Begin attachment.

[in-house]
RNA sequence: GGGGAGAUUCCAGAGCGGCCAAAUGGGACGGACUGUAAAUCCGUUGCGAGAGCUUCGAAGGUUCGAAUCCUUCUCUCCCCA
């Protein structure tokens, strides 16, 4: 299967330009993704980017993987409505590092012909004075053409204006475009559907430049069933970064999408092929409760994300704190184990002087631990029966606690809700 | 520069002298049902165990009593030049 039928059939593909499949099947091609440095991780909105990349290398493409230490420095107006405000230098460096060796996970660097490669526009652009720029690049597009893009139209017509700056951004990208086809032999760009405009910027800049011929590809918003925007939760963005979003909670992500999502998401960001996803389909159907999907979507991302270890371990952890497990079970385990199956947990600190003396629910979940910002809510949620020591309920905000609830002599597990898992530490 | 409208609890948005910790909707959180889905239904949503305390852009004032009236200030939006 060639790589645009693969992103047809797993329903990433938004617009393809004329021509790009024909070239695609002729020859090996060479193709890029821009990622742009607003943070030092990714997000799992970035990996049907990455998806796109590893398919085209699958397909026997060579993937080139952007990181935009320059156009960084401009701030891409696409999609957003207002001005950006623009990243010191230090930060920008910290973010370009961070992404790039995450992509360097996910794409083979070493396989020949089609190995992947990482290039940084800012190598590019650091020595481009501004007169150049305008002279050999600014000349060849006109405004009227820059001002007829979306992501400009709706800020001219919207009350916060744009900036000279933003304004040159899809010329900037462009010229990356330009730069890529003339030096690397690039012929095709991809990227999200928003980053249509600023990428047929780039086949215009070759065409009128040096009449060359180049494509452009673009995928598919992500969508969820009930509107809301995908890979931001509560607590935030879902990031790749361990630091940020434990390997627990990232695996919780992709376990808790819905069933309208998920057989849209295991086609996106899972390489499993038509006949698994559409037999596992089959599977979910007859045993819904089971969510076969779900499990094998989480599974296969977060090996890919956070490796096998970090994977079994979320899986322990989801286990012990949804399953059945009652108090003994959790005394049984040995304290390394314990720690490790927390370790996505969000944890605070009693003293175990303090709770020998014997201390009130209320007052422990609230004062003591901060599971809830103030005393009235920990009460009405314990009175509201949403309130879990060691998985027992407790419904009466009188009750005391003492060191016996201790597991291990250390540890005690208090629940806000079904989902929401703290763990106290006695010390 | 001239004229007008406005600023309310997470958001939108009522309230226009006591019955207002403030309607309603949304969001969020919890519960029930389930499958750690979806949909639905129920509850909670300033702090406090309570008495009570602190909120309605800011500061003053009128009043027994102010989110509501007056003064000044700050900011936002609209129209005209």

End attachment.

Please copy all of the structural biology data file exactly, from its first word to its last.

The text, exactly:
[in-house]
RNA sequence: GGGGAGAUUCCAGAGCGGCCAAAUGGGACGGACUGUAAAUCCGUUGCGAGAGCUUCGAAGGUUCGAAUCCUUCUCUCCCCA
């Protein structure tokens, strides 16, 4: 299967330009993704980017993987409505590092012909004075053409204006475009559907430049069933970064999408092929409760994300704190184990002087631990029966606690809700 | 520069002298049902165990009593030049 039928059939593909499949099947091609440095991780909105990349290398493409230490420095107006405000230098460096060796996970660097490669526009652009720029690049597009893009139209017509700056951004990208086809032999760009405009910027800049011929590809918003925007939760963005979003909670992500999502998401960001996803389909159907999907979507991302270890371990952890497990079970385990199956947990600190003396629910979940910002809510949620020591309920905000609830002599597990898992530490 | 409208609890948005910790909707959180889905239904949503305390852009004032009236200030939006 060639790589645009693969992103047809797993329903990433938004617009393809004329021509790009024909070239695609002729020859090996060479193709890029821009990622742009607003943070030092990714997000799992970035990996049907990455998806796109590893398919085209699958397909026997060579993937080139952007990181935009320059156009960084401009701030891409696409999609957003207002001005950006623009990243010191230090930060920008910290973010370009961070992404790039995450992509360097996910794409083979070493396989020949089609190995992947990482290039940084800012190598590019650091020595481009501004007169150049305008002279050999600014000349060849006109405004009227820059001002007829979306992501400009709706800020001219919207009350916060744009900036000279933003304004040159899809010329900037462009010229990356330009730069890529003339030096690397690039012929095709991809990227999200928003980053249509600023990428047929780039086949215009070759065409009128040096009449060359180049494509452009673009995928598919992500969508969820009930509107809301995908890979931001509560607590935030879902990031790749361990630091940020434990390997627990990232695996919780992709376990808790819905069933309208998920057989849209295991086609996106899972390489499993038509006949698994559409037999596992089959599977979910007859045993819904089971969510076969779900499990094998989480599974296969977060090996890919956070490796096998970090994977079994979320899986322990989801286990012990949804399953059945009652108090003994959790005394049984040995304290390394314990720690490790927390370790996505969000944890605070009693003293175990303090709770020998014997201390009130209320007052422990609230004062003591901060599971809830103030005393009235920990009460009405314990009175509201949403309130879990060691998985027992407790419904009466009188009750005391003492060191016996201790597991291990250390540890005690208090629940806000079904989902929401703290763990106290006695010390 | 001239004229007008406005600023309310997470958001939108009522309230226009006591019955207002403030309607309603949304969001969020919890519960029930389930499958750690979806949909639905129920509850909670300033702090406090309570008495009570602190909120309605800011500061003053009128009043027994102010989110509501007056003064000044700050900011936002609209129209005209």